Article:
Water rights weekly report for January 9. For much more news, links and detail, see the National Water Rights Digest.
Santa Barbara (California) Superior Court Judge James Herman ruled against a plan by the Slippery Rock Ranch to pump groundwater for bottling, siting with the Goleta Water District. The judge held in his 30-page ruling that Goleta had a senior and adjudicated water right to groundwater in the area, and the water Slippery Rock proposed to extract “materially contributes” to it. That means, he wrote, the district is “senior appropriator with standing to enforce its claimed rights with respect to sources of water on or underlying SRR’s property that recharge the basin by way of hydrologic connectivity.”
The Bureau of Reclamation will increase flows below Iron Gate Dam to reduce the risk of disease for coho salmon in the Klamath River. Starting Feb. 10 through Feb. 13, flows below Iron Gate Dam will be elevated increasing from approximately 4,000 cubic feet per second to as much as 9,600 cfs. The public is urged to take all necessary precautions on or near the river while flows are high during this period.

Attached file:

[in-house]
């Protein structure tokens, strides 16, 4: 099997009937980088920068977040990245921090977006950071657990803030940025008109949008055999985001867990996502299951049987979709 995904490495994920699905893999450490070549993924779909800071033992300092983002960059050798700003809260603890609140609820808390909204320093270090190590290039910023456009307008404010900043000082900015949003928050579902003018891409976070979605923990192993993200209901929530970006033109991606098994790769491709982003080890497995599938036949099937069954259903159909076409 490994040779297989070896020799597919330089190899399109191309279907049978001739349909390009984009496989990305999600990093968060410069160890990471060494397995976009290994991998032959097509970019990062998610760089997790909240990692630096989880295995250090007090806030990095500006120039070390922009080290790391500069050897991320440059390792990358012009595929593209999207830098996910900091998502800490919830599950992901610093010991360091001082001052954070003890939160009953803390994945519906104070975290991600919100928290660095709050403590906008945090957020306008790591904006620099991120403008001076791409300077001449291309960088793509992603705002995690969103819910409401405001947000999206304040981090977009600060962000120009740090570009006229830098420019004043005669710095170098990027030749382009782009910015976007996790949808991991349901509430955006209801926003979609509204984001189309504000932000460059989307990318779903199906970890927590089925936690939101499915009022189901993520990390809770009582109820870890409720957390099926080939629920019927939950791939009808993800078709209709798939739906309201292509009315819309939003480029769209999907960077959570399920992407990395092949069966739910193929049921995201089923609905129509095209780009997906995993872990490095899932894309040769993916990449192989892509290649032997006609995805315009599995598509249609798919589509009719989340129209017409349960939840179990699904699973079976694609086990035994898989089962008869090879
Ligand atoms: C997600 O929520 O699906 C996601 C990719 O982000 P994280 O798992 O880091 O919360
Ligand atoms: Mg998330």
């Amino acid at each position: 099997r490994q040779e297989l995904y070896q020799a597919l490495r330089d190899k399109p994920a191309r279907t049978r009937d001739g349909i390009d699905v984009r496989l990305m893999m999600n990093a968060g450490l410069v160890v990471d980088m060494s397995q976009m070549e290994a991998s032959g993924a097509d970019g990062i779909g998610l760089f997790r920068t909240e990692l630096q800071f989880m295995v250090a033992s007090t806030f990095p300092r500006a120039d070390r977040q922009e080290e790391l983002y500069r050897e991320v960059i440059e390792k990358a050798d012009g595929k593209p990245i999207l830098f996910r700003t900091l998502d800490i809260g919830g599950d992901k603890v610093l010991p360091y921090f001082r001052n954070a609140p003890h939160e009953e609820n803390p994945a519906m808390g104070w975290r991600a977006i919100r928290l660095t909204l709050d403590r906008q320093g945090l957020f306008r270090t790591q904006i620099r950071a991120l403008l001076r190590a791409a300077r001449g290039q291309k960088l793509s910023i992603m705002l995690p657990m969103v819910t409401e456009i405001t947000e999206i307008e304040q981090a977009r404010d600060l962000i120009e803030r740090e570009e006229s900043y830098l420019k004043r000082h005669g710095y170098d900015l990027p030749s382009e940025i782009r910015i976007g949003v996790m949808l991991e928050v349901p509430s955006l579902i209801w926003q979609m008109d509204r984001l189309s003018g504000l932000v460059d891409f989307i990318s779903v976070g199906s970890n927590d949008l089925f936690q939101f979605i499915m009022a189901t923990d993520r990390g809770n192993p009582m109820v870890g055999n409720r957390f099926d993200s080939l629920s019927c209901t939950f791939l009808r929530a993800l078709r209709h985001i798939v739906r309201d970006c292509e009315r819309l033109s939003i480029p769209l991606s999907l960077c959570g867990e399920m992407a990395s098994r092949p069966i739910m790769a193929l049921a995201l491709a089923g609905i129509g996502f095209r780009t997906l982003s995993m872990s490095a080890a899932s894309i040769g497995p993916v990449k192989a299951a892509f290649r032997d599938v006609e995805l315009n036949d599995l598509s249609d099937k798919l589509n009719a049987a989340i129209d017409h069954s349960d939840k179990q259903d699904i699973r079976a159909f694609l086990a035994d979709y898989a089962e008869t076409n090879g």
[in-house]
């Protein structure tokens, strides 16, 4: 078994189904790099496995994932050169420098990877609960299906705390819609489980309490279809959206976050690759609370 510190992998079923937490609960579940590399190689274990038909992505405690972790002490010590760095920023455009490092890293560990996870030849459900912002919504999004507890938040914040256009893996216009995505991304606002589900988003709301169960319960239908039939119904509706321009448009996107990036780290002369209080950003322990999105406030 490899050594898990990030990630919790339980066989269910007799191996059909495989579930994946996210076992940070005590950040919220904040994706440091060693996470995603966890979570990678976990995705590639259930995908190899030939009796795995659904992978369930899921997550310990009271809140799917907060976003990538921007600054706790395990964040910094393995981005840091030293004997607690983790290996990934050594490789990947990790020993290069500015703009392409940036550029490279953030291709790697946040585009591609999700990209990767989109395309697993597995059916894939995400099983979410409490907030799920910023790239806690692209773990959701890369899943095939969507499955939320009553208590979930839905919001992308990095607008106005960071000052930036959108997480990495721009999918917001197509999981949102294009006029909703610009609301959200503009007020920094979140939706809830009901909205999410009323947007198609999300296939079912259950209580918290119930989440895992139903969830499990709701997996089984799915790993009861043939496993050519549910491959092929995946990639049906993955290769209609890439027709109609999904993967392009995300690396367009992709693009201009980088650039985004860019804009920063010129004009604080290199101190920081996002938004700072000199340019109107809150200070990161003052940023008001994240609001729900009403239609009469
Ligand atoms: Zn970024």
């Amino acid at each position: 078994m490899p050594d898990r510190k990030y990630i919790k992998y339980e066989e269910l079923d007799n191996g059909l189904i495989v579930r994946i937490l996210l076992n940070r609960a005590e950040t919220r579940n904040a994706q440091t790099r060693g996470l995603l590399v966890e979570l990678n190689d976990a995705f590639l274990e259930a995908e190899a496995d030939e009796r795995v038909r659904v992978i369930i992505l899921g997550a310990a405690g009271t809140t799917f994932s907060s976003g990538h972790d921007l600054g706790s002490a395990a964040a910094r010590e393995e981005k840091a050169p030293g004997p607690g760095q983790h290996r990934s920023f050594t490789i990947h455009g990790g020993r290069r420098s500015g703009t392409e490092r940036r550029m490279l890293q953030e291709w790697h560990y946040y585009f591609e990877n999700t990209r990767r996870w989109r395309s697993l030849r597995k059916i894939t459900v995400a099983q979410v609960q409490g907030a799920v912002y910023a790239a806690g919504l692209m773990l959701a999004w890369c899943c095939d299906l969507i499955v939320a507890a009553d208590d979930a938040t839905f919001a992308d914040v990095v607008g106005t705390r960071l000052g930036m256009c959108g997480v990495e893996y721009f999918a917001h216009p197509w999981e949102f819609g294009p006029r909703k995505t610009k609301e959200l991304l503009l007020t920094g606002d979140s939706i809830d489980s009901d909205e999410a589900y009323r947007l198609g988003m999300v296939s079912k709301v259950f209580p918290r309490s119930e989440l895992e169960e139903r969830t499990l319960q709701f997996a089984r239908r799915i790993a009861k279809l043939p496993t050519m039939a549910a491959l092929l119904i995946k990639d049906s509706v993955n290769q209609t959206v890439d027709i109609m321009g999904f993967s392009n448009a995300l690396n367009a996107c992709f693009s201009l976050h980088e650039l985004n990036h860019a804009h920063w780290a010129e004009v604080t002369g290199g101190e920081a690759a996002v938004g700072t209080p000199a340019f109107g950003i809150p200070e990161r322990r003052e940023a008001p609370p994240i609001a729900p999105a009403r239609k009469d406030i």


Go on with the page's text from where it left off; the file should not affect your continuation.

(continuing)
The Bureau of Reclamation announced the initial 2017 water supply allocation for Central Valley Project contractors in the Friant Division, Eastside Division and Municipal & Industrial Water Service Contractors in the American River Division. The 2017 water year has been an extreme year thus far, with precipitation throughout the Central Valley on track to be the highest in our historic records,” said Reclamation’s Acting Mid-Pacific Regional Director Pablo Arroyave. “As such, Reclamation is taking an approach to the announcement of CVP water allocations this year that differs from our historic practice.”
Arizona Senator Jeff Flake, who in July won assurances that water stored in Lake Mead would be retained by Arizona, has been named chairman of the Senate Energy and Natural Resources Subcommittee on Water and Power.